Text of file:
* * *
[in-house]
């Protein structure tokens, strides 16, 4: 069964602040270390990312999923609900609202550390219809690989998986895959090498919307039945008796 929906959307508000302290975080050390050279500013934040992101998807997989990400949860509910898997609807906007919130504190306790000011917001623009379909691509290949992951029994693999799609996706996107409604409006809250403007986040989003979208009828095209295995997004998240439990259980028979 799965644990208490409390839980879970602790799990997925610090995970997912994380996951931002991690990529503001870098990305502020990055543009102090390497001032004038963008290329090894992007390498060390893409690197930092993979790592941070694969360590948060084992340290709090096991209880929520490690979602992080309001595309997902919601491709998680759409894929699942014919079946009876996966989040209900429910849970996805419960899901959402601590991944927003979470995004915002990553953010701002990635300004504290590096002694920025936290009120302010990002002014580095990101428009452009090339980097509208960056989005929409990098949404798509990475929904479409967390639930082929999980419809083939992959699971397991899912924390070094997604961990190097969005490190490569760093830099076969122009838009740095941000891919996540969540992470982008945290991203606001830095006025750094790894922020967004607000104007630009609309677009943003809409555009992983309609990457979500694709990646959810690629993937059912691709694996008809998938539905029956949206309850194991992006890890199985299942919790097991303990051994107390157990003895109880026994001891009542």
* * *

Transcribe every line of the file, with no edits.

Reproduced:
[in-house]
């Protein structure tokens, strides 16, 4: 069964602040270390990312999923609900609202550390219809690989998986895959090498919307039945008796 929906959307508000302290975080050390050279500013934040992101998807997989990400949860509910898997609807906007919130504190306790000011917001623009379909691509290949992951029994693999799609996706996107409604409006809250403007986040989003979208009828095209295995997004998240439990259980028979 799965644990208490409390839980879970602790799990997925610090995970997912994380996951931002991690990529503001870098990305502020990055543009102090390497001032004038963008290329090894992007390498060390893409690197930092993979790592941070694969360590948060084992340290709090096991209880929520490690979602992080309001595309997902919601491709998680759409894929699942014919079946009876996966989040209900429910849970996805419960899901959402601590991944927003979470995004915002990553953010701002990635300004504290590096002694920025936290009120302010990002002014580095990101428009452009090339980097509208960056989005929409990098949404798509990475929904479409967390639930082929999980419809083939992959699971397991899912924390070094997604961990190097969005490190490569760093830099076969122009838009740095941000891919996540969540992470982008945290991203606001830095006025750094790894922020967004607000104007630009609309677009943003809409555009992983309609990457979500694709990646959810690629993937059912691709694996008809998938539905029956949206309850194991992006890890199985299942919790097991303990051994107390157990003895109880026994001891009542």